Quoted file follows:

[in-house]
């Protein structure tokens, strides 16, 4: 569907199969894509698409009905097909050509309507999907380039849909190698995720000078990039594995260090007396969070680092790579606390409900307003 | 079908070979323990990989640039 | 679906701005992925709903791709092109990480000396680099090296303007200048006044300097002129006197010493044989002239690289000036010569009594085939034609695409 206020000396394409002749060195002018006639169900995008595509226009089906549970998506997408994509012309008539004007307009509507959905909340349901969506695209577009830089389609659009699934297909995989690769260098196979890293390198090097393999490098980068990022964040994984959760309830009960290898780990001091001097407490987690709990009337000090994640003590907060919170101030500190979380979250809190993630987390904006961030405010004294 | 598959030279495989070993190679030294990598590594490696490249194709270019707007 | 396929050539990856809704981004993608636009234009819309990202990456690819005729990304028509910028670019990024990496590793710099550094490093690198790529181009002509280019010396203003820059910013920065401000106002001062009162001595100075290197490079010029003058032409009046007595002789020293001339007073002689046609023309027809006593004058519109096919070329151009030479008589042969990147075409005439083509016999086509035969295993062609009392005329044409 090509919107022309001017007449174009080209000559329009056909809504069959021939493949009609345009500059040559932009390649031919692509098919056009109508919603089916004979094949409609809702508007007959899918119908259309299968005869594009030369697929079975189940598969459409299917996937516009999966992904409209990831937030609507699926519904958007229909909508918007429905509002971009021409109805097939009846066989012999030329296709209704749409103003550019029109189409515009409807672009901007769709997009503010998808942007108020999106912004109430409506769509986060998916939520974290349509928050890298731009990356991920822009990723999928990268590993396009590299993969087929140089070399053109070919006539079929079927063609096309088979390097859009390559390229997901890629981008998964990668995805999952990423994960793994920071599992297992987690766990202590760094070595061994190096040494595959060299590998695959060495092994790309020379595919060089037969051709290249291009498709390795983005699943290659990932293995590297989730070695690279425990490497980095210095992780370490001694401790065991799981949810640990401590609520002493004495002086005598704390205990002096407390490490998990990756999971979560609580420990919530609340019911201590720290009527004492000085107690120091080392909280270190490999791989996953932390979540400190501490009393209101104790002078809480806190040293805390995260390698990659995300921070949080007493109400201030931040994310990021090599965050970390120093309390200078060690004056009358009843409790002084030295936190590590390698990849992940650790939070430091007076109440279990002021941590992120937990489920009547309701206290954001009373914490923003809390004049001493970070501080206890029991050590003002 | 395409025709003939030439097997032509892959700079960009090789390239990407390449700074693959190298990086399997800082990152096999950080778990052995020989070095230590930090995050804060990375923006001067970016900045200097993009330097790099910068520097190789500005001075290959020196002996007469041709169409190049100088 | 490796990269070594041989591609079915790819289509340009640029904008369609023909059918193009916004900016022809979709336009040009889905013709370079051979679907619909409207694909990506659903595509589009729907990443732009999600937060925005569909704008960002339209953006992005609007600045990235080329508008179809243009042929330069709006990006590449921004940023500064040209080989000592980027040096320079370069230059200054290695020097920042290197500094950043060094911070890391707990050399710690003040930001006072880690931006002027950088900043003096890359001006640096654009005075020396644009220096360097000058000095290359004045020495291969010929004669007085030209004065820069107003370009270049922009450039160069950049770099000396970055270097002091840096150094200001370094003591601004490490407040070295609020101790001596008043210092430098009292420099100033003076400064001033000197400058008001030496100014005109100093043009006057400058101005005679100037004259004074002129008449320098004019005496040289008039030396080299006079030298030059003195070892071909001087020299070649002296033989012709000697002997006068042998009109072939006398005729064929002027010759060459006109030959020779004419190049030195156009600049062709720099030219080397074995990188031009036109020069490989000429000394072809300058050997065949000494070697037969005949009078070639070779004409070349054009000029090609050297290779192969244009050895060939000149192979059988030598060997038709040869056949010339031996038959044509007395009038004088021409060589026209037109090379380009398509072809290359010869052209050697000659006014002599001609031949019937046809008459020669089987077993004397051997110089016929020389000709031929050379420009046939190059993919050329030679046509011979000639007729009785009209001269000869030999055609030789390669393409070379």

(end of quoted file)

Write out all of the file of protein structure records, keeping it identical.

[in-house]
């Protein structure tokens, strides 16, 4: 569907199969894509698409009905097909050509309507999907380039849909190698995720000078990039594995260090007396969070680092790579606390409900307003 | 079908070979323990990989640039 | 679906701005992925709903791709092109990480000396680099090296303007200048006044300097002129006197010493044989002239690289000036010569009594085939034609695409 206020000396394409002749060195002018006639169900995008595509226009089906549970998506997408994509012309008539004007307009509507959905909340349901969506695209577009830089389609659009699934297909995989690769260098196979890293390198090097393999490098980068990022964040994984959760309830009960290898780990001091001097407490987690709990009337000090994640003590907060919170101030500190979380979250809190993630987390904006961030405010004294 | 598959030279495989070993190679030294990598590594490696490249194709270019707007 | 396929050539990856809704981004993608636009234009819309990202990456690819005729990304028509910028670019990024990496590793710099550094490093690198790529181009002509280019010396203003820059910013920065401000106002001062009162001595100075290197490079010029003058032409009046007595002789020293001339007073002689046609023309027809006593004058519109096919070329151009030479008589042969990147075409005439083509016999086509035969295993062609009392005329044409 090509919107022309001017007449174009080209000559329009056909809504069959021939493949009609345009500059040559932009390649031919692509098919056009109508919603089916004979094949409609809702508007007959899918119908259309299968005869594009030369697929079975189940598969459409299917996937516009999966992904409209990831937030609507699926519904958007229909909508918007429905509002971009021409109805097939009846066989012999030329296709209704749409103003550019029109189409515009409807672009901007769709997009503010998808942007108020999106912004109430409506769509986060998916939520974290349509928050890298731009990356991920822009990723999928990268590993396009590299993969087929140089070399053109070919006539079929079927063609096309088979390097859009390559390229997901890629981008998964990668995805999952990423994960793994920071599992297992987690766990202590760094070595061994190096040494595959060299590998695959060495092994790309020379595919060089037969051709290249291009498709390795983005699943290659990932293995590297989730070695690279425990490497980095210095992780370490001694401790065991799981949810640990401590609520002493004495002086005598704390205990002096407390490490998990990756999971979560609580420990919530609340019911201590720290009527004492000085107690120091080392909280270190490999791989996953932390979540400190501490009393209101104790002078809480806190040293805390995260390698990659995300921070949080007493109400201030931040994310990021090599965050970390120093309390200078060690004056009358009843409790002084030295936190590590390698990849992940650790939070430091007076109440279990002021941590992120937990489920009547309701206290954001009373914490923003809390004049001493970070501080206890029991050590003002 | 395409025709003939030439097997032509892959700079960009090789390239990407390449700074693959190298990086399997800082990152096999950080778990052995020989070095230590930090995050804060990375923006001067970016900045200097993009330097790099910068520097190789500005001075290959020196002996007469041709169409190049100088 | 490796990269070594041989591609079915790819289509340009640029904008369609023909059918193009916004900016022809979709336009040009889905013709370079051979679907619909409207694909990506659903595509589009729907990443732009999600937060925005569909704008960002339209953006992005609007600045990235080329508008179809243009042929330069709006990006590449921004940023500064040209080989000592980027040096320079370069230059200054290695020097920042290197500094950043060094911070890391707990050399710690003040930001006072880690931006002027950088900043003096890359001006640096654009005075020396644009220096360097000058000095290359004045020495291969010929004669007085030209004065820069107003370009270049922009450039160069950049770099000396970055270097002091840096150094200001370094003591601004490490407040070295609020101790001596008043210092430098009292420099100033003076400064001033000197400058008001030496100014005109100093043009006057400058101005005679100037004259004074002129008449320098004019005496040289008039030396080299006079030298030059003195070892071909001087020299070649002296033989012709000697002997006068042998009109072939006398005729064929002027010759060459006109030959020779004419190049030195156009600049062709720099030219080397074995990188031009036109020069490989000429000394072809300058050997065949000494070697037969005949009078070639070779004409070349054009000029090609050297290779192969244009050895060939000149192979059988030598060997038709040869056949010339031996038959044509007395009038004088021409060589026209037109090379380009398509072809290359010869052209050697000659006014002599001609031949019937046809008459020669089987077993004397051997110089016929020389000709031929050379420009046939190059993919050329030679046509011979000639007729009785009209001269000869030999055609030789390669393409070379």